The actual device was fabricated on a silica plate, and the scanning electron microscope (SEM) images are shown in Fig. 3b. For the experimental setup, a commercial 632.8-nm He-Ne laser was selected to test the designed metasurface. The desired CVB was generated by the vortex plate thereafter, while a half wave plate (HWP) placed in front of the vortex plate was used to control the vectorial mode (even, odd, or both) of the generated CVB. The output light was recorded by a CMOS camera (Fig. 3c). In our design, the deflection angle for an even (or odd) CVB is 9.1°, according to the Eq. (3). The experimental results demonstrate the separation of the ±1st-order radial (even) and azimuthal (odd) polarized CVB modes along the horizontal x direction (Fig. 3d). The same results are obtained for higher-order CVBs, as we have demonstrated with the 2nd-order CVB in our experiment. The actual measured deflection angles are 9.02°, 9.02°, and 8.92° for m = 1, −1, and m = 2, respectively. In addition, the parity Hall effect is also evident for a larger deflection angle (Fig. 3d), where we obtained the measured deflection angle of 18.33°, which is very close to the designed value of 18.45°.

Demultiplexing of the parity and topological charge in multiple vector modes

CVBs possess significant multiplexing and demultiplexing potential due to their unlimited topological charges36,37,38. Building upon the vectorial-mode parity Hall effect, we introduce an efficient scheme that enables the separation of both the parities and topological charges of the CVBs, thereby significantly expanding the potential for multi-channel and multi-function applications.

In addition to the polarization distributions of the vectorial modes, we observe that the spatial intensity distributions for two CVBs with different topological charges are distinct. Specifically, the intensity distributions exhibit a donut-like pattern that deviates from the geometric origin as the topological charge of the CVB increases (Fig. 4a). Motivated by this phenomenon, we utilize the power-normalized intensity distributions of the mth-order CVB (depicted in Fig. 4a) as the references for arranging the responsive resonators in the entire metasurface plane. These arrangements of resonators are determined by the probability \({p}_{m}(r)={\sum }_{i=0}^{6}{I}_{m}(r)/{I}_{i}(r)\), where the probability pm(r) is selected to represent the likelihood of the mth-order resonators at a given distance r from the center of the metasurface. Additionally, Im(r) denotes the light intensity of the mth-order CVB at the same distance r. The arrangement of elliptical resonators on the metasurface is visualized in Fig. 4b, highlighting their approximate alignment with the light intensity distributions of the corresponding-order CVB depicted in Fig. 4a.

Fig. 4: Parity and topological charge demultiplexing of multiple CVBs.
figure 4

a The spatial intensity distributions of CVBs with topological charge from m = 0 to m = 6. b The arrangements of elliptical resonators on the metasurface and the SEM image of the fabricated sample. c Schematic of distributed demultiplexed results of CVBs with both topological charge and parity, denoted by (m, parity). d Experimentally tested results of CVB demultiplex up to 14 channels in the experiment with the demultiplexed two parities and topological charges from m = 0 to m = 6. The white-arrows pattern in each subgraph indicates the polarization distributions of the corresponding CVB.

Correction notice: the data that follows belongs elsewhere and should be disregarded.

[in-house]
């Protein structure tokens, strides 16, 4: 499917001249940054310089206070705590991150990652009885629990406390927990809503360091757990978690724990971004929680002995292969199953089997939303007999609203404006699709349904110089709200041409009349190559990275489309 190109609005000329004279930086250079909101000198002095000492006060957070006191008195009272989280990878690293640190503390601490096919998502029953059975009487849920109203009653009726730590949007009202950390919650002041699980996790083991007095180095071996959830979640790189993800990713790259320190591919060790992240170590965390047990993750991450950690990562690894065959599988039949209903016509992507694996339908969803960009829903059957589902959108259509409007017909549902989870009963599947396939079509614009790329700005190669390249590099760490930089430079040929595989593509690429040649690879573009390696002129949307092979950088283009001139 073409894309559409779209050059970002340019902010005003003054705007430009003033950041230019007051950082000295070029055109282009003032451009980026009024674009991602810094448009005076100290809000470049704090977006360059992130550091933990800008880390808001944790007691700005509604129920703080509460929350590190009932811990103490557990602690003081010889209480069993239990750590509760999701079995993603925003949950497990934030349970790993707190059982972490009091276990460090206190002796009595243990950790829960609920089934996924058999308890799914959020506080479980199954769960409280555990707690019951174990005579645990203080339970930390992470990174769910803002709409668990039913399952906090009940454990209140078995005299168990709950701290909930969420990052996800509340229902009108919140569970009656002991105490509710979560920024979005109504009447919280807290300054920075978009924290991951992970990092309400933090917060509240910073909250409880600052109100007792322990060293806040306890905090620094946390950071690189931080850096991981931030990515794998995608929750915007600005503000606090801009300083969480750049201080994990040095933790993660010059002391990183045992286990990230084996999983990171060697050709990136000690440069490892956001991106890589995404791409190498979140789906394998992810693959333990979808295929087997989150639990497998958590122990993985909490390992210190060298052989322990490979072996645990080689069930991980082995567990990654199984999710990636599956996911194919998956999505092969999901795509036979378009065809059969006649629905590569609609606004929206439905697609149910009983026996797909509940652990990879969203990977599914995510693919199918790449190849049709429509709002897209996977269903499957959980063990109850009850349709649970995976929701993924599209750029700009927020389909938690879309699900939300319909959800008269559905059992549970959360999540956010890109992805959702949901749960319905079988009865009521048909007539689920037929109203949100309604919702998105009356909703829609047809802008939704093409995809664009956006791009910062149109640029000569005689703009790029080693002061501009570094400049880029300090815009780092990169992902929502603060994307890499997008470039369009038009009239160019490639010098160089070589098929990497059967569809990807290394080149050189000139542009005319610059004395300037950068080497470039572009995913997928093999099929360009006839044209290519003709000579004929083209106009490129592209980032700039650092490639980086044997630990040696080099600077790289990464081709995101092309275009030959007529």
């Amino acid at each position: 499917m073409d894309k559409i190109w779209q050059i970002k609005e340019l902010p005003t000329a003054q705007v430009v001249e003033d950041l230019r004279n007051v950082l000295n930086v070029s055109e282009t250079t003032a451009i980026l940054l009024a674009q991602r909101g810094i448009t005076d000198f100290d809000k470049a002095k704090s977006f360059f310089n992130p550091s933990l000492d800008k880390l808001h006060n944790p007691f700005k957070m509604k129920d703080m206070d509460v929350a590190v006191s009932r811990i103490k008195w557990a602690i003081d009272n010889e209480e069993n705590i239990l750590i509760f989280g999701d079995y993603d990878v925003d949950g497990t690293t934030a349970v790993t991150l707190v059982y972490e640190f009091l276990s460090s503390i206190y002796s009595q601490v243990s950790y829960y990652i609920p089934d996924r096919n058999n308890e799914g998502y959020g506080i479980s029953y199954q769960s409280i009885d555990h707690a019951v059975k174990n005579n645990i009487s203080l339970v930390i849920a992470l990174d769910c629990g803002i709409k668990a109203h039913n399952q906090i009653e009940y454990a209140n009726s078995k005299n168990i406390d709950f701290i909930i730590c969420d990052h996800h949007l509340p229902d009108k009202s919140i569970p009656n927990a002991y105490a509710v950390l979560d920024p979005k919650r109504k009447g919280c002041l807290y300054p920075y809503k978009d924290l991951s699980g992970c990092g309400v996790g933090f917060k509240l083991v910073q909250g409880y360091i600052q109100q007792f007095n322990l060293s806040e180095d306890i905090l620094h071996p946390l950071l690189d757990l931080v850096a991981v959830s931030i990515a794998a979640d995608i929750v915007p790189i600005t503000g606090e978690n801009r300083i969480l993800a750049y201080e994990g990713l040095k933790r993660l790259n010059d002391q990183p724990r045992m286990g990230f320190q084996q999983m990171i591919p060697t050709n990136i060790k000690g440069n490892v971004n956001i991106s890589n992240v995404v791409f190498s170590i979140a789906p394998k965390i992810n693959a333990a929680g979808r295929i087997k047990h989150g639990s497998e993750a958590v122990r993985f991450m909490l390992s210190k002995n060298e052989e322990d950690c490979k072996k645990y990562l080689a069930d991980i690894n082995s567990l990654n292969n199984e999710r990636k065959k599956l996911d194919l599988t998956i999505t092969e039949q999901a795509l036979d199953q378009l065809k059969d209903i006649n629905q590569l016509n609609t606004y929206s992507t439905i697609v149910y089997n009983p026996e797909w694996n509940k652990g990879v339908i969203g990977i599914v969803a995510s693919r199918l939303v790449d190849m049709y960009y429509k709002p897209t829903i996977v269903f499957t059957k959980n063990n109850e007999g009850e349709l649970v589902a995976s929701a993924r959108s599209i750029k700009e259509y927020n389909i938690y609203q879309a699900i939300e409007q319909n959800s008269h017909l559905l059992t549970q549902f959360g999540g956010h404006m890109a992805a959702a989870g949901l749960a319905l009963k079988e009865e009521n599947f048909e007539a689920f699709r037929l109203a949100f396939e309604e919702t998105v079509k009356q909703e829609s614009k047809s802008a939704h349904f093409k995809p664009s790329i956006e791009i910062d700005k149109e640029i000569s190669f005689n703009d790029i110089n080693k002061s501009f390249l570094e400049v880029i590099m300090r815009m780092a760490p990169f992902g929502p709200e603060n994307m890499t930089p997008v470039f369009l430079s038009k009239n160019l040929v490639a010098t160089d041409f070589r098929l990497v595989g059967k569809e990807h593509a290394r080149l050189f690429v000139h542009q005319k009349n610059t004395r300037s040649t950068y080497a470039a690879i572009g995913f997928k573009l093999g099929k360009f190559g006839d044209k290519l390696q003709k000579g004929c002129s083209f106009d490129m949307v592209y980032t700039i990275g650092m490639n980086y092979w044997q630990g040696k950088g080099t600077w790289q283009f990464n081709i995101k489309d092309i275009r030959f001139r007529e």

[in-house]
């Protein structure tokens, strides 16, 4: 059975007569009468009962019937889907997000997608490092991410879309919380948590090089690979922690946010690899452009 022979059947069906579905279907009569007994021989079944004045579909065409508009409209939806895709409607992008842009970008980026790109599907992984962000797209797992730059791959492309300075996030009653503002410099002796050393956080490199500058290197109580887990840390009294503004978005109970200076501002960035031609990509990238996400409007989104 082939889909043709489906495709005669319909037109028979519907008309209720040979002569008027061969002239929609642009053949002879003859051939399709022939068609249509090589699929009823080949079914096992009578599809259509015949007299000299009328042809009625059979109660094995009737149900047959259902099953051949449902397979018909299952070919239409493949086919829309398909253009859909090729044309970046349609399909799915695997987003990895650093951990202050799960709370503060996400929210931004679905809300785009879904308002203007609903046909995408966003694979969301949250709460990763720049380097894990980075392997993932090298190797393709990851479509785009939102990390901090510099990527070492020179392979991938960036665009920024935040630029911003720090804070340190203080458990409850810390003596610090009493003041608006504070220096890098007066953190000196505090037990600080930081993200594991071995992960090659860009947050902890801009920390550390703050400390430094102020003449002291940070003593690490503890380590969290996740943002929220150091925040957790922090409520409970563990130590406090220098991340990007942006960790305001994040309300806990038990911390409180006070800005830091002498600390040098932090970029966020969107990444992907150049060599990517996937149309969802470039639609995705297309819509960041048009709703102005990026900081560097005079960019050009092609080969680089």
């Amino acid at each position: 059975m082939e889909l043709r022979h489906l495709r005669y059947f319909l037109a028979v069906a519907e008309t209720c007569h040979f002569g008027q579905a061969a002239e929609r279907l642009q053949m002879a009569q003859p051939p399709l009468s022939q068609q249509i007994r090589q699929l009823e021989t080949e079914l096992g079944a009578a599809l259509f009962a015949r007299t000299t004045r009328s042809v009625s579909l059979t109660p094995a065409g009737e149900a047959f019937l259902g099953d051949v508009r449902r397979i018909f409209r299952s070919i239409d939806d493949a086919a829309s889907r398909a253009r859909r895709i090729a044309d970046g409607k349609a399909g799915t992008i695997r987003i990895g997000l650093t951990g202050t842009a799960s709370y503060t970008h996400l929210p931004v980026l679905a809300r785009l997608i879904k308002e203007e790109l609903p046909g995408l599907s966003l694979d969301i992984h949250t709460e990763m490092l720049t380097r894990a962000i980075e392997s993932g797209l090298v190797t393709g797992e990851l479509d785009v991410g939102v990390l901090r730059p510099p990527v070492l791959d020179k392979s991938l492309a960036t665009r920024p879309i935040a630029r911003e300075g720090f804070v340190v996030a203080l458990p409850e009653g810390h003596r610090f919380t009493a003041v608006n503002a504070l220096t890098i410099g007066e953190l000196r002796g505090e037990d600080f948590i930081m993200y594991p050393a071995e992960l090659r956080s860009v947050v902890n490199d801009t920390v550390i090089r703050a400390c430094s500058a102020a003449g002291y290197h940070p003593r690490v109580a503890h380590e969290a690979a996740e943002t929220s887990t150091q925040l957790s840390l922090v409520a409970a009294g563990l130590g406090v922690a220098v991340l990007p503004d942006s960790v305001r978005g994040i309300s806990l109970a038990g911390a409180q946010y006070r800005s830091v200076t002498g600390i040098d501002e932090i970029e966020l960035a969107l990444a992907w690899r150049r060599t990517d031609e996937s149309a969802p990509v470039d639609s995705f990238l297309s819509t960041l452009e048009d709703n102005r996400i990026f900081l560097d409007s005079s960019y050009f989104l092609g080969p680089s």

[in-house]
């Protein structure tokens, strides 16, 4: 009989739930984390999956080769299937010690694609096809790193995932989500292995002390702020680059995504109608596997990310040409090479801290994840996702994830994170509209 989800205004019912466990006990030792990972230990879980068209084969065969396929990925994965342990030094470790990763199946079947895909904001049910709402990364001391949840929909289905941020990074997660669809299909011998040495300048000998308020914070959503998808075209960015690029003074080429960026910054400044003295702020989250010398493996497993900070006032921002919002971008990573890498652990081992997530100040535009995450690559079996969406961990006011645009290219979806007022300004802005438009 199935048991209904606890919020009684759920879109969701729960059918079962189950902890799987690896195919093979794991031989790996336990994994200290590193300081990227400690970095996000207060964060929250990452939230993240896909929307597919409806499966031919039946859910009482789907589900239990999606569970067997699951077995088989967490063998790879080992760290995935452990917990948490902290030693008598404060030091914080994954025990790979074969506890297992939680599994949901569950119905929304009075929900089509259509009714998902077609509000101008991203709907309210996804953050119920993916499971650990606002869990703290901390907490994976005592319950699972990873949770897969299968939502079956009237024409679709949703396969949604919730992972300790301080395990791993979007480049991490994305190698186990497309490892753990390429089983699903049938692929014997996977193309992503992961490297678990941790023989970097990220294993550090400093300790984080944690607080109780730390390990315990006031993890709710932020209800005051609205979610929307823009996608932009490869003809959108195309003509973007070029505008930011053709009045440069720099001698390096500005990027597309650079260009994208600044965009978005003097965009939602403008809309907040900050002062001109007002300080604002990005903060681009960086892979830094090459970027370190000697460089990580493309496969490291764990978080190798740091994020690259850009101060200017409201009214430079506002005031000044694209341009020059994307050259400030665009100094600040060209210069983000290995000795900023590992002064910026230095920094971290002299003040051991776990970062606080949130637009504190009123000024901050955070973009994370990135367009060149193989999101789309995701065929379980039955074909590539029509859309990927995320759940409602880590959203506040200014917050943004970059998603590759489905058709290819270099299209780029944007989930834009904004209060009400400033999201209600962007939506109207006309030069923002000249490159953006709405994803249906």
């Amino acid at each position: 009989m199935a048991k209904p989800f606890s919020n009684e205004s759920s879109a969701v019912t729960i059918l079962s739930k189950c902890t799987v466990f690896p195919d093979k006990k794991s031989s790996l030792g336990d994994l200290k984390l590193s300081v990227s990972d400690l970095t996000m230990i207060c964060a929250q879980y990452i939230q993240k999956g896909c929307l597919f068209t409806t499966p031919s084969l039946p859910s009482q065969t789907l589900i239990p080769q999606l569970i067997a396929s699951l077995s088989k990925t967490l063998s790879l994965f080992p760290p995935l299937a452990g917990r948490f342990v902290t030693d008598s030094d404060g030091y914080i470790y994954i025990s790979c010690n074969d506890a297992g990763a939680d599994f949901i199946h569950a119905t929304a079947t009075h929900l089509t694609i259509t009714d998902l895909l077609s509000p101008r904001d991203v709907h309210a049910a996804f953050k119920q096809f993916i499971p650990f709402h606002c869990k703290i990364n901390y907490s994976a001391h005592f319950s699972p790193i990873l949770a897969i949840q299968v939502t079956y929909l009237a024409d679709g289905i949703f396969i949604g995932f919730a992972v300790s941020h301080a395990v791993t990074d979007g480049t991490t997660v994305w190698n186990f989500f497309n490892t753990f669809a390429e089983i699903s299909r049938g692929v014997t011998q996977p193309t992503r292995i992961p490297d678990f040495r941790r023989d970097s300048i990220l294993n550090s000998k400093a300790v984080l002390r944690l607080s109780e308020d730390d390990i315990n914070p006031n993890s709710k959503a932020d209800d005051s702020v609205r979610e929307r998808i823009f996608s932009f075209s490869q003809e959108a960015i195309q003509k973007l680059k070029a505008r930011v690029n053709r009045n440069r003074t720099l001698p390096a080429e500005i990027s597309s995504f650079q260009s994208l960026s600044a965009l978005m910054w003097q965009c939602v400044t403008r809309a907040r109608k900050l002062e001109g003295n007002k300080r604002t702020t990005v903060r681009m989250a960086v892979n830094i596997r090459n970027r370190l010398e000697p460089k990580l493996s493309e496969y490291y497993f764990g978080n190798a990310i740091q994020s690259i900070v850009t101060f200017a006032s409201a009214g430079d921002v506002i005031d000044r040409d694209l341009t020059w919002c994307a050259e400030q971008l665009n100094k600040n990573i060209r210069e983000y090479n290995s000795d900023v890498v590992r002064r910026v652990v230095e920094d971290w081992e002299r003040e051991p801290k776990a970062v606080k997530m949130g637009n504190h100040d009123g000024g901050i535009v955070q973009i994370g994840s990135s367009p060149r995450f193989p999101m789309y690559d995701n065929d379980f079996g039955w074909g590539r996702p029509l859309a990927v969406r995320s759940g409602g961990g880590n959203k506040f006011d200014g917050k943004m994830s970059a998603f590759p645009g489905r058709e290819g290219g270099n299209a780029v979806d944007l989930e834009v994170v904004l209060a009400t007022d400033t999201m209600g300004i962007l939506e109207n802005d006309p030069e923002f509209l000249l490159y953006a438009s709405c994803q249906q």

Combined with the parity Hall effect, each CVB mode is designed to deflect to different directions with different imparted gradient phases, as described in Eq. (3). To recognize and distinguish the CVBs in the experiment, we further introduce the lens phase and the compensatory vortex phase with an inverse topological charge to the metasurface (see supplementary materials S3 for details). This conversion allows us to focus the desired demultiplexed mth-order CVB into a Gaussian spot. In our design, the topological charge- and parity-demultiplexed CVBs are evenly distributed on a circle (Fig. 4c). Our experimental results (Fig. 4d) demonstrate successful vectorial mode demultiplexing up to 14 channels, with the demultiplexed topological charges ranging from m = 0 to m = 6, and also the even and odd parities.

Parity and topological charge demultiplexed CVB meta-hologram

Metasurfaces can also be utilized for high-volume holographic imaging. Recent studies have demonstrated the utilization of orbital angular momentum (OAM) of light to achieve the OAM-preserved holography39,40,41. By leveraging the encoded OAM selectivity on the metasurface, an encoded image can only respond to the corresponding topological-charge OAM beam, enabling OAM demultiplexed holography. In this study, we extend this method further by encoding both the topological charge and the parity of the CVB into the hologram, achieving the parity and topological charge demultiplexed holography. Figure 5a illustrates the schematic design of such an approach. The target image is sampled using a two-dimensional dot matrix, with a sampling distance of d = 3 µm to avoid interference between the reconstructed CVBs. Subsequently, a CVB-preserved hologram is obtained through inverse Fourier transform. Similar to the OAM-selected holography, the CVB mode-selected holography can be achieved by introducing an inverse-topological-charge vortex phase into the hologram (Fig. 5b). As a proof of concept, we experimentally showcase an eight-channel CVB demultiplexed holography with the demultiplexed topological charges of m = ±2, ±3, as well as the even and odd parities. In our design, four nanopillars constitute a metamolecule, each of them responds to different CVB modes (Fig. 5b). The microscopy and SEM images of the fabricated sample are presented in Fig. 5c. The experimental results for CVB demultiplexed metasurface holography are depicted in Fig. 5d, where the desired CVBs reconstruct holographic digits “1, 2, 3, 4” for m = ±2 channels, and letters “A, B, C, D” for m = ±3 channels at different positions. The results demonstrate the designed metasurface can effectively demultiplex CVB holograms with different orthogonal modes.